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Data Analysis Time Series Analysis of NAICS

Hello there, new analyst, the department has a job opening for you. It's time to put your newfound abilities and experiences to the test.


"What's your job?" you might wonder. Simply simply, a data analyst collects, cleans, and analyzes data sets in order to assist in issue solving. (Come on, newbie, you have to show that you can keep up.)


So, the department has just gotten the data you'll be working with. The NAICS code is used to label employment data from various industries (North American Industries Classification System). The system's goal is to provide definitions for common industries in Canada, Mexico, and the United States.


The NAICS ID system is structured in a hierarchical manner:


Sector: 2 digits ID

Subsector: 3 digits ID

Industry Group: 4 digits ID


LMO NAICS Detailed Industries: An excel file that maps RTRA data to the necessary data. This file's first column contains a list of 59 commonly used industries. The NAICS definitions are listed in the second column. This file contains the industries we'll be looking at in our analysis.


We're working with 15 CSV files that start with RTRA. From 1997 through 2019, these files provide employment data by industry at various levels of aggregation, which are polled every month. We will, however, end at 2018 due to the assignment requirement.


The goal is to use data from the North American Industry Classification System to complete the task (NAICS).


The North American Industry Classification System (NAICS) was developed by Canada's, Mexico's, and the United States' statistical agencies. NAICS is intended to give similar definitions of the three countries' industrial structure as well as a common statistics framework to ease trade.


The three economies are analyzed.

The data is divided into 15 CSV files, the first of which begins with RTRA. These files offer information on employment by industry at three levels of aggregation: 2-digit NAICS, 3-digit NAICS, and 4-digit NAICS.


The following are the definitions of the columns:

(i) SYEAR: Survey Year

(ii) SMTH: Survey Month

(iii) NAICS: Industry name and associated NAICS code in the bracket

(iv) _EMPLOYMENT_: Employment


There is also an excel file that serves as an NAICS dictionary, which we will use to approve the employment figures.



Job requirements include the following:


1- Fill out the Data Output Template, which is an excel file with an empty employment column. Fill in the blank column with the data you gathered throughout your analysis.


2- Python programs should be used for all stages that generate the necessary data, including merging or appending data.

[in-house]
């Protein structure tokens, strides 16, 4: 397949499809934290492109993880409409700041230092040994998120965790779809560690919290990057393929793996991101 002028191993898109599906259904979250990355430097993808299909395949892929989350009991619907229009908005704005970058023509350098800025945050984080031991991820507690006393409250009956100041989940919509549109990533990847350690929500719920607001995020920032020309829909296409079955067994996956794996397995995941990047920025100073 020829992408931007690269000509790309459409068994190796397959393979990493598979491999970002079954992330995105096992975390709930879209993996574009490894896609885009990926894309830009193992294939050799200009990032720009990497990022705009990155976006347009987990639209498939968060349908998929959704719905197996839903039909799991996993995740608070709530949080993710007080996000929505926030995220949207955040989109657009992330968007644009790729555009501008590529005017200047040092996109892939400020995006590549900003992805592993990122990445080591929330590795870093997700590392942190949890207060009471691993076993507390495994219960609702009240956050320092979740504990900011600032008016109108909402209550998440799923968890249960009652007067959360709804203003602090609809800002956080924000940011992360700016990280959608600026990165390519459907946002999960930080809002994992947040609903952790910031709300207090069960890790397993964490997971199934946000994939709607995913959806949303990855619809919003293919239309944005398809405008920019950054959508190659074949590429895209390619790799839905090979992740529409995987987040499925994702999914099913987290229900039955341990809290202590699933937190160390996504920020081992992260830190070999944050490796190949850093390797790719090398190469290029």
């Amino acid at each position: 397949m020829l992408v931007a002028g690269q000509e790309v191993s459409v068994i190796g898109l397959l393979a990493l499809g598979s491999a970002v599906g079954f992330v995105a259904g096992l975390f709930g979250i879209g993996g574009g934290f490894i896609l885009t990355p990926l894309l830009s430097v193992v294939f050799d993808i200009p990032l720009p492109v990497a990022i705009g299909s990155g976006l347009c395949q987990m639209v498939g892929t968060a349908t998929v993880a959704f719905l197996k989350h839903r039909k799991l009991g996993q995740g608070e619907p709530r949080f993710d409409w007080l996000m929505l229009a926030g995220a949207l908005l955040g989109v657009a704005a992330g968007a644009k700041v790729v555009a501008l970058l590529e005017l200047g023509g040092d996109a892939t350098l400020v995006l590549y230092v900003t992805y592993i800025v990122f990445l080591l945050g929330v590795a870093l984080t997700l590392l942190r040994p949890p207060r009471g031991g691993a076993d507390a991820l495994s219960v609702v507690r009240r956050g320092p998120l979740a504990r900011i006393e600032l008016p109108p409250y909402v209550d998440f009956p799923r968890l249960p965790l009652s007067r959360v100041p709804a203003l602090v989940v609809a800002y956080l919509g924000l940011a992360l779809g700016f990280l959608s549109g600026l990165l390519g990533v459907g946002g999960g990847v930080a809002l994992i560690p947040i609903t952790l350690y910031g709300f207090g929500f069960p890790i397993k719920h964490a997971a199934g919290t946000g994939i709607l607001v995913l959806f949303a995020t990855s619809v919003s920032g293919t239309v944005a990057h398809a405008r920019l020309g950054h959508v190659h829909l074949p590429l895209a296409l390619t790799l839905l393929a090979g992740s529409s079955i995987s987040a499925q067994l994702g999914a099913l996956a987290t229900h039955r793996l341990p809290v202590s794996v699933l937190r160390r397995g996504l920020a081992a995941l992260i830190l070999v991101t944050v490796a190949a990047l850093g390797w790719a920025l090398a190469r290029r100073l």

I began by importing data and inspecting it.


import pandas as pd file1 = pd.read_csv('RTRA_Employ_2NAICS_00_05.csv', parse_dates=([['SYEAR','SMTH']])) file2 = pd.read_csv('RTRA_Employ_2NAICS_06_10.csv', parse_dates=([['SYEAR','SMTH']]))


The remainder of the files are the same. Then group files of the same type together.


two_digit = pd.concat([file1, file2, file3, file4, file5])


Cleaning of data

Take a look at the data to see if there are any missing values:


Extract the NAICS from the industry name:(keep only the number

three_digit['NAICS'] = three_digit.NAICS.str.extract('(\d+)')

When we look at the data again, we'll note that there are now missing NAICS, which we'll have to remove.


Extract the following information from the lmo file, which is the NAICS dictionary:


lmo = pd.read_excel('\LMO_Detailed_Industries_by_NAICS.xlsx') lmo['NAICS']= lmo['NAICS'].replace(regex='&', value=',').astype('str') lmo.head()


We now have a dictionary that will translate NAICS to names as they appear in the output file.


We check for NaN values again after merging each dictionary with its kind of file.


It's important to note that we must deal with each level of digits independently. Because this is the highest level, missing data from 2digit, for example, will be dropped instantly. However, for the 3d data, convert the NAICS of the missing names to 2d first, then discard the rest.


Converting a three-digit number to a two-digit number:

full_three_digit.loc[full_three_digit['Name'].isna(), 'NAICS'] = full_three_digit['NAICS'].apply(lambda x: str(x)[:-1])

The final step is to find the sum of Employment :

full_three_digit_updated.groupby(['SYEAR_SMTH', 'Name'])['_EMPLOYMENT_'].sum()

Now we can visualize the sums per industry.


plt.figure(figsize=(7,17))
sns.barplot(x='Employments', y='Industry', data = total_df)

That's all there is to it, guys! View the notebook via this Github link to see more outputs (I try to avoid posting as many outputs as possible to keep the text readable).


I hope you found this essay interesting and that you learned something new from it!



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